Meniscus surgery is performed under general anaesthesia or anaesthesia near the spine, during which the leg avascularised from the femur downwards with a tourniquet. The knee specialist makes several, approx. half a cm incisions next to the patellar tendon, through which the surgeon introduces the arthroscope and the special tools needed for surgery. The joint is filled with physiological saline so that the knee is clearly visible, as well as injuries and degenerative lesions. During meniscus surgery, the goal is to save the cartilage of the knee joint as much as possible, because its removal increases the instability and accelerates the wear of the cartilage surfaces.
The torn, pinched part is excised by the doctor, or in a favourable case, lesions in the so-called red zone are fixed back to the cartilage base. At the end of the surgery, the surgeon closes the wounds with small stitches.
After a day’s hospital stay, the patient can leave for home after learning the necessary gymnastics and walking exercises. After partial meniscus removal, the operated knee can be loaded the next day, but in the case of a sutured meniscus injury in the red zone, 4 weeks of relief/crutching and thrombosis prevention treatment are required.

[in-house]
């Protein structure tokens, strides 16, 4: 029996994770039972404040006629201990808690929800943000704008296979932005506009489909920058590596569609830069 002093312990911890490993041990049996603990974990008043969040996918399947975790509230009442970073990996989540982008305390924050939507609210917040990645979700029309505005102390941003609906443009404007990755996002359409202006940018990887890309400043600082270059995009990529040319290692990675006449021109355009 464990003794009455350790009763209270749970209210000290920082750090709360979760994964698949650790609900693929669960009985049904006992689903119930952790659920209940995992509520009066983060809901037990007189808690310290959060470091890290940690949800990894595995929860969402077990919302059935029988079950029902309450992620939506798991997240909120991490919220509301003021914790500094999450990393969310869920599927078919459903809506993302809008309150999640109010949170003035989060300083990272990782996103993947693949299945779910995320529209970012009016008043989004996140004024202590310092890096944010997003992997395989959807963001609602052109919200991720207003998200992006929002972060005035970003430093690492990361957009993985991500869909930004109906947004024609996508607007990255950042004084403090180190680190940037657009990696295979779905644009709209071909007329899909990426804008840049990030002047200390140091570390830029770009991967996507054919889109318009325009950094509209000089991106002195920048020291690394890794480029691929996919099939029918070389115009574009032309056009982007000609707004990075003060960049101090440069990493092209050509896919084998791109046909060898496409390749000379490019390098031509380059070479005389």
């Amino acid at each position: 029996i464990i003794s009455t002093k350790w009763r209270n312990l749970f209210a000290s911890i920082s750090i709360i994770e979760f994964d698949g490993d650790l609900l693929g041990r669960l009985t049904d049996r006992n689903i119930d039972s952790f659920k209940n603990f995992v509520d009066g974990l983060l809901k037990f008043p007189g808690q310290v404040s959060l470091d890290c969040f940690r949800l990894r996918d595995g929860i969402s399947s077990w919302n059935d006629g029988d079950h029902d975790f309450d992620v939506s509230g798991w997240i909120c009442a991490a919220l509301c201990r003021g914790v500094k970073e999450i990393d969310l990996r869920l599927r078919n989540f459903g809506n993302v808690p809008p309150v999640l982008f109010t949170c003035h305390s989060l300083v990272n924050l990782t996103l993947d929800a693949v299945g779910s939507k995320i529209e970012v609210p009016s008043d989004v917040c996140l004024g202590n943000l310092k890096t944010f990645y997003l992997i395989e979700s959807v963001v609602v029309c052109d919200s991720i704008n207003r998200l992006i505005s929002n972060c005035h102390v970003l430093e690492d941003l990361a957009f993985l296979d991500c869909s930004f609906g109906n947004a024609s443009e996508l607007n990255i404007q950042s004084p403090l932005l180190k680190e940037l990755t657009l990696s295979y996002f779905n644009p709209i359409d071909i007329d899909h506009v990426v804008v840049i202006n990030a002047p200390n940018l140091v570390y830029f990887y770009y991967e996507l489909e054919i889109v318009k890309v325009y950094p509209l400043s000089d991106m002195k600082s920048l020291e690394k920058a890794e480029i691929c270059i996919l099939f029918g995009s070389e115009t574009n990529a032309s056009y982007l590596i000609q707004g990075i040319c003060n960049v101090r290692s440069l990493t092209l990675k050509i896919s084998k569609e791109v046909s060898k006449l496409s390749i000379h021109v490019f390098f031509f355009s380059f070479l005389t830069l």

If an early complication does not develop, the sutures will be removed after a week, and rehabilitation may begin if necessary. The patient may return to a lifestyle of average activity one week after partial meniscus removal, but exercise and strenuous physical work are recommended only gradually, 3 to 6 weeks after surgery. In the case of a sutured meniscus injury, gradual loading of the limb may begin on the 5th week after surgery.